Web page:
Squash may have been twice snubbed by the Olympic movement but there was no deterring the crowds who descended on courts at Scotstoun Leisure Centre when the Commonwealth Games got underway in Glasgow.
At the centre of the maelstrom was an adopted Edinburgher, Alan Clyne, who long ago moved south from his native Inverness and continues to train at Heriot Watt University while globe-trotting to a current ranking of world No 35.
Home support proved vital, too, with Clyne posting back-to-back victories in contrasting styles on the opening day to move into the last 16 and a clash today with No 1 seed, world champion and reigning title holder, Nick Matthew of England.
“I came out half an hour before the first match on court (at 11am) and tried to find my parents. I couldn’t. The crowds were so big,” said Clyne. “I knew it would be big but this has exceeded my expectations.”
The show court surroundings hold 2500 and many on lookers held their breath last night as Clyne came from two games to one down to defeat India’s Harinder Pal Sandu in a two-hour marathon described by former Scotland international Martin Heath as “classic attritional squash” and “one of the best matches that has ever taken place in the Commonwealth Games”.
Earlier, up third on the main show court, Clyne required just over 20 minutes to dispatch Kevin Hannaway from St Vincent and Grenadines 11-1, 11-2, 11-2 in the opening round.
The home crowd, seated on all sides of the court, roared approval reaffirming just how far squash has come since entering the Games at Manchester 12 years ago far less when Edinburgh last played host in 1986.
Four tinted glass walls and an easy-to-follow white ball have proved a major breakthrough and, with two cameras positioned above the tin, television now gives an intimate view of the speed and distance competitors are obliged to cover in rapid time in a confined space.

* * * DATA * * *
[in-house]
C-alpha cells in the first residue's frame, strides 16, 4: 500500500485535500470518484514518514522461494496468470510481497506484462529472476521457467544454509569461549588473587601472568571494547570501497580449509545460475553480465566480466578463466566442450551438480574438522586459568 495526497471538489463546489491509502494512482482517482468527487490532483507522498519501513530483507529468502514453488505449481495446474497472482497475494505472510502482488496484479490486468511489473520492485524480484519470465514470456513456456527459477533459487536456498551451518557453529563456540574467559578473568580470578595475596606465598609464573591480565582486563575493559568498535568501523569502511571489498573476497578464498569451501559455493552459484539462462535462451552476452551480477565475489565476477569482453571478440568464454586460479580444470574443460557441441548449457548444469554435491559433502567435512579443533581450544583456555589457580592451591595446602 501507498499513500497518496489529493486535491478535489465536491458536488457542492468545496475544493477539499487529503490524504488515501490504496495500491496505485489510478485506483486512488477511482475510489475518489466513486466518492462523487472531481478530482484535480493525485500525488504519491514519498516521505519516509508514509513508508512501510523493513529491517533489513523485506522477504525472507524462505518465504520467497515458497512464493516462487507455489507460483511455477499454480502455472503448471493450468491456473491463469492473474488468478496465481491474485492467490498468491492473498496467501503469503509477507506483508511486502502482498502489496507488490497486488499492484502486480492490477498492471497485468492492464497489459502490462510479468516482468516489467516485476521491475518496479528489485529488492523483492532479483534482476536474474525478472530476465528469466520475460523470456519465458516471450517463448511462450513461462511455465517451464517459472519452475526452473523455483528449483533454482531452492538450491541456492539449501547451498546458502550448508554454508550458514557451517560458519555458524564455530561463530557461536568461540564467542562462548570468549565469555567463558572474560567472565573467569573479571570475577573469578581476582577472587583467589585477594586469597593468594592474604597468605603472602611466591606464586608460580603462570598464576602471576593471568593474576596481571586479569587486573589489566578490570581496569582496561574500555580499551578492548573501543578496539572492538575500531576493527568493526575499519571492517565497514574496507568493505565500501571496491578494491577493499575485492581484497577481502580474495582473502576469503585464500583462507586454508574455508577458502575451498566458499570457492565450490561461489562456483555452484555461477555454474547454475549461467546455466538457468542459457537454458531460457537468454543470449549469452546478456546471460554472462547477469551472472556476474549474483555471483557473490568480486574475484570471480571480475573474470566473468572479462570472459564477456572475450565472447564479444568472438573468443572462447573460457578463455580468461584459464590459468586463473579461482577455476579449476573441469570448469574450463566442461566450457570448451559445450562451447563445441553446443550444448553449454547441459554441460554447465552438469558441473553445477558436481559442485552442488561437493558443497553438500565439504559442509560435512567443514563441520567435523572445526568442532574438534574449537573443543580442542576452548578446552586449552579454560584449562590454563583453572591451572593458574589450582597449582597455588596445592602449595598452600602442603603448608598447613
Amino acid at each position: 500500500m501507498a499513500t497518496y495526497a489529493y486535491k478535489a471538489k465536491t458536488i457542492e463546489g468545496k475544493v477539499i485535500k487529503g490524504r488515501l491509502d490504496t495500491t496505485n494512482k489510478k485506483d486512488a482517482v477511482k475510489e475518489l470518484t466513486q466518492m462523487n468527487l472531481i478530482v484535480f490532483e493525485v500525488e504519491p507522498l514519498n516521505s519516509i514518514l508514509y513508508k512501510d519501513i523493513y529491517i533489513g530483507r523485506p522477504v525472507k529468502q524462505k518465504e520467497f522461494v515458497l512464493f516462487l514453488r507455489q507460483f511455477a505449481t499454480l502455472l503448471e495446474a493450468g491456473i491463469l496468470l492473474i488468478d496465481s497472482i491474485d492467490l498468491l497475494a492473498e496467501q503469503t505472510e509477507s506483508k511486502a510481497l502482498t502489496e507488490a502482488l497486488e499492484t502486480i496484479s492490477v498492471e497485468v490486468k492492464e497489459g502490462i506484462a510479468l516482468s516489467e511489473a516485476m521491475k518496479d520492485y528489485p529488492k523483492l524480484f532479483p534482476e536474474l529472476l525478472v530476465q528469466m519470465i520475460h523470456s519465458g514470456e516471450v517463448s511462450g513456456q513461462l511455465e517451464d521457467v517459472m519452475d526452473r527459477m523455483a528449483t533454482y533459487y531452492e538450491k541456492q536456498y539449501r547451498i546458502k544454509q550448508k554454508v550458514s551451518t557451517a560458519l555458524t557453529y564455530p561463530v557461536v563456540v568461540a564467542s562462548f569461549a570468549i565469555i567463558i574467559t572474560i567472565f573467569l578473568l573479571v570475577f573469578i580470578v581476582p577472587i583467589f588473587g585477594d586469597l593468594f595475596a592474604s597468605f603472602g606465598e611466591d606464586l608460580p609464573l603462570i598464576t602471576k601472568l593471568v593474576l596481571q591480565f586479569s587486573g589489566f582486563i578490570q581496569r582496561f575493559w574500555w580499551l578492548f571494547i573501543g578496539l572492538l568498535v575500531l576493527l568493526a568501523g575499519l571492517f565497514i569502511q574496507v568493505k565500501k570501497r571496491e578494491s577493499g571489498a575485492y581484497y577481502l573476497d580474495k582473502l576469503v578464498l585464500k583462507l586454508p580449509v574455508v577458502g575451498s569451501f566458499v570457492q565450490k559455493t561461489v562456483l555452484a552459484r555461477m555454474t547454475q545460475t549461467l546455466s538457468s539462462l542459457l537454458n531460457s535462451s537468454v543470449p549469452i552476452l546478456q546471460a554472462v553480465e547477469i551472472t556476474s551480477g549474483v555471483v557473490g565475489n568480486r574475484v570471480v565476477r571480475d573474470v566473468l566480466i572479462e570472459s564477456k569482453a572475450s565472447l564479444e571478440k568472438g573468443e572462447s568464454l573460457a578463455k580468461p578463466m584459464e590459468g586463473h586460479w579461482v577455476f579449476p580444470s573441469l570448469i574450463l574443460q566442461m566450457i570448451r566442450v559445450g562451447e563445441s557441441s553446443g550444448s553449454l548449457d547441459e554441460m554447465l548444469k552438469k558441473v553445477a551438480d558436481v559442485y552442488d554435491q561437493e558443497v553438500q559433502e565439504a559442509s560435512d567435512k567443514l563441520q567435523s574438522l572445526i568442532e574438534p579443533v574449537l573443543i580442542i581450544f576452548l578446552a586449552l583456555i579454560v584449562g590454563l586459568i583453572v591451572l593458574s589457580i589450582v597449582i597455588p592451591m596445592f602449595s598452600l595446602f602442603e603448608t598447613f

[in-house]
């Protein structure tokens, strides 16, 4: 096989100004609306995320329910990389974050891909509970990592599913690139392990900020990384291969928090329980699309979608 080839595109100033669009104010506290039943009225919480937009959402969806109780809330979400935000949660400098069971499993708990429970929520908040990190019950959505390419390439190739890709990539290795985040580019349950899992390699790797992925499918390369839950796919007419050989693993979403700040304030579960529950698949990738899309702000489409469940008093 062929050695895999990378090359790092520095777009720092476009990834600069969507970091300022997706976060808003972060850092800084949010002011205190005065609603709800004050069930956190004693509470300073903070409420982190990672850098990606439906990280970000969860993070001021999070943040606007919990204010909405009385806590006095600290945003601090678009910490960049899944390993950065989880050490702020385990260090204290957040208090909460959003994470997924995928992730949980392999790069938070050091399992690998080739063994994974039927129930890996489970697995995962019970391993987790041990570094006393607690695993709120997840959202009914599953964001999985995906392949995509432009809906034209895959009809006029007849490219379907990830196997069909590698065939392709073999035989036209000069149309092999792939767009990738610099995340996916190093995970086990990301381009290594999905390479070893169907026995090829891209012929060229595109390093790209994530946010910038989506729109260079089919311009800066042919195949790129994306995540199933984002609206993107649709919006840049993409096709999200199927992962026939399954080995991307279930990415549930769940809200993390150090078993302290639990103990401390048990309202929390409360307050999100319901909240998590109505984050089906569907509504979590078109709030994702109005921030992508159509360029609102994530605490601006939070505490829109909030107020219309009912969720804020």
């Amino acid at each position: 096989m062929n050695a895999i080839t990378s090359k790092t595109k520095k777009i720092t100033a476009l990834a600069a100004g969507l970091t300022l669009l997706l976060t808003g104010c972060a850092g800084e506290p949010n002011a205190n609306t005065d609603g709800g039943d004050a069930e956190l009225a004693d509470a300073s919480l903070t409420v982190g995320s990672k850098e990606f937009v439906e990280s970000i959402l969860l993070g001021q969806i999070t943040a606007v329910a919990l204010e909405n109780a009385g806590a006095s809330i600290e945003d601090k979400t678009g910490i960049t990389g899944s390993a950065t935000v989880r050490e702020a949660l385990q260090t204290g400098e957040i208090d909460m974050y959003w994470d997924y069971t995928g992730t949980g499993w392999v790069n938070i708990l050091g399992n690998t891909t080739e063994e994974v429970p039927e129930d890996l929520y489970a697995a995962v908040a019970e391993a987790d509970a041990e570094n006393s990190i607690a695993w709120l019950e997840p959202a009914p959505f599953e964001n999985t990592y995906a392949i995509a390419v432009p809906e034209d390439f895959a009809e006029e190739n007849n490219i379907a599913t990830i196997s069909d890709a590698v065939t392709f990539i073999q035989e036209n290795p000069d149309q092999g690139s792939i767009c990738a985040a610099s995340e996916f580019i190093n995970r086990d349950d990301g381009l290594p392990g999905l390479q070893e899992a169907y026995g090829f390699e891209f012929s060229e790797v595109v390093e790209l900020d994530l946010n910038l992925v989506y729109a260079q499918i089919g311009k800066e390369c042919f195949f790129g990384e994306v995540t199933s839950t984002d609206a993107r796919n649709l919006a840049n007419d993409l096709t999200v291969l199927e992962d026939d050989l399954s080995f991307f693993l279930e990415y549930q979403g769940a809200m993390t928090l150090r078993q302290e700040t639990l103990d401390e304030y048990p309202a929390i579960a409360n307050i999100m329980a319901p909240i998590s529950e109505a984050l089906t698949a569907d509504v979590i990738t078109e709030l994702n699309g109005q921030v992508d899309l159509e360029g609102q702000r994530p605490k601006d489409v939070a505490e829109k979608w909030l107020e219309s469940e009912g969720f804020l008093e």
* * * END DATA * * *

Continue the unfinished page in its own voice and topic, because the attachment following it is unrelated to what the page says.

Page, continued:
This aspect of squash makes for a compelling spectacle all round. Add in the possibility of Clyne going deep into this tournament and overthrowing Nick Matthew, and the prospects for another boom here in a sport sadly left behind when other health and fitness regimes kicked in during the 1980s are increased.
“I certainly want to make these Games last as long as possible,” admitted Clyne. “It’s been a long time anticipating this tournament and I’m glad it has finally come.”
Five measly points and even fewer ‘hand in’ serves was all that Hannaway was to be allowed. Sandhu was an altogether different proposition as both players indulged in a game of cat and mouse, with Clyne tightening his game when threatened and forcing his rival to the back of the court and almost willing the mistake.
“In our conversations between games my coach Roger (Flynn) was trying to make sure I was playing my own game, concentrating on what I was doing and not getting carried away by the occasion,” said Clyne.
“You don’t want to get carried away and give away key points because who knows what can happen if you let your opponent get back in.” Flynn had also told the Evening News in the build up to the Games that whoever took on Clyne would have to be prepared to run themselves into the ground.
Never was a truer word spoken, with Sandhu treated for cramp during a match which ended with a match-point decision reviewed in favour of Clyne, who won 12-14, 11-9, 13-15, 11-1, 10-8.
Joining Clyne in progressing was fellow Scot Greg Lobban. However, after an opening straight-sets win on an outside court where the appeal was so intensive entry to the bleachers was restricted on safety grounds, Edinburgh pro Kevin Moran bowed out.